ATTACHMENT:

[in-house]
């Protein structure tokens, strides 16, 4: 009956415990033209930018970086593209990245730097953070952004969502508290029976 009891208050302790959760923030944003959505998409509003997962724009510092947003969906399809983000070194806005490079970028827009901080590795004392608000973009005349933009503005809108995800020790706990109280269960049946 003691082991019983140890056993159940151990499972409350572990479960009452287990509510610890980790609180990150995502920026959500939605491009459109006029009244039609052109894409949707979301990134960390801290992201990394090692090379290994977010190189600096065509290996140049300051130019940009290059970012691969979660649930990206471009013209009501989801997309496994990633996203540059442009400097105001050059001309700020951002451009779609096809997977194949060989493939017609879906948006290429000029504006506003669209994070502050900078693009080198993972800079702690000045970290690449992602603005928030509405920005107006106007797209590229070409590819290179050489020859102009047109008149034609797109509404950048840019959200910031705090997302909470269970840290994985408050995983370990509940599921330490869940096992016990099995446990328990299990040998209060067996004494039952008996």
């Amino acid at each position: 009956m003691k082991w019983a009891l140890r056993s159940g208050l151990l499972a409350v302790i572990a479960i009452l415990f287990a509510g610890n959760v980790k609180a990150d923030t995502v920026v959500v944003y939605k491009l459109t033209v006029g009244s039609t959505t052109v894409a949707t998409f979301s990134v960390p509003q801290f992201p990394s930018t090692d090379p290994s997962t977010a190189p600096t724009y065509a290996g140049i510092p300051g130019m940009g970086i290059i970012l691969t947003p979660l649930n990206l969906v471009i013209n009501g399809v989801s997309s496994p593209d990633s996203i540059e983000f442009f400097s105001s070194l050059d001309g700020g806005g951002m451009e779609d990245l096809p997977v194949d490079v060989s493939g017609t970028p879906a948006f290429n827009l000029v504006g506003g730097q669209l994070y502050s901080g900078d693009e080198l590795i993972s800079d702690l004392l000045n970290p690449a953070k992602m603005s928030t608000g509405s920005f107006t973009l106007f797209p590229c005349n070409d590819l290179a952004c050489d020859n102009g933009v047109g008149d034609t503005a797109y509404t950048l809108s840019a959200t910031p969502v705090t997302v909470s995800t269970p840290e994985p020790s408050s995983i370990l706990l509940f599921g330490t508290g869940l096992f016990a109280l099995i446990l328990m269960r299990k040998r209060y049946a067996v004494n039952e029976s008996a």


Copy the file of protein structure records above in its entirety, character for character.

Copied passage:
[in-house]
């Protein structure tokens, strides 16, 4: 009956415990033209930018970086593209990245730097953070952004969502508290029976 009891208050302790959760923030944003959505998409509003997962724009510092947003969906399809983000070194806005490079970028827009901080590795004392608000973009005349933009503005809108995800020790706990109280269960049946 003691082991019983140890056993159940151990499972409350572990479960009452287990509510610890980790609180990150995502920026959500939605491009459109006029009244039609052109894409949707979301990134960390801290992201990394090692090379290994977010190189600096065509290996140049300051130019940009290059970012691969979660649930990206471009013209009501989801997309496994990633996203540059442009400097105001050059001309700020951002451009779609096809997977194949060989493939017609879906948006290429000029504006506003669209994070502050900078693009080198993972800079702690000045970290690449992602603005928030509405920005107006106007797209590229070409590819290179050489020859102009047109008149034609797109509404950048840019959200910031705090997302909470269970840290994985408050995983370990509940599921330490869940096992016990099995446990328990299990040998209060067996004494039952008996």
């Amino acid at each position: 009956m003691k082991w019983a009891l140890r056993s159940g208050l151990l499972a409350v302790i572990a479960i009452l415990f287990a509510g610890n959760v980790k609180a990150d923030t995502v920026v959500v944003y939605k491009l459109t033209v006029g009244s039609t959505t052109v894409a949707t998409f979301s990134v960390p509003q801290f992201p990394s930018t090692d090379p290994s997962t977010a190189p600096t724009y065509a290996g140049i510092p300051g130019m940009g970086i290059i970012l691969t947003p979660l649930n990206l969906v471009i013209n009501g399809v989801s997309s496994p593209d990633s996203i540059e983000f442009f400097s105001s070194l050059d001309g700020g806005g951002m451009e779609d990245l096809p997977v194949d490079v060989s493939g017609t970028p879906a948006f290429n827009l000029v504006g506003g730097q669209l994070y502050s901080g900078d693009e080198l590795i993972s800079d702690l004392l000045n970290p690449a953070k992602m603005s928030t608000g509405s920005f107006t973009l106007f797209p590229c005349n070409d590819l290179a952004c050489d020859n102009g933009v047109g008149d034609t503005a797109y509404t950048l809108s840019a959200t910031p969502v705090t997302v909470s995800t269970p840290e994985p020790s408050s995983i370990l706990l509940f599921g330490t508290g869940l096992f016990a109280l099995i446990l328990m269960r299990k040998r209060y049946a067996v004494n039952e029976s008996a």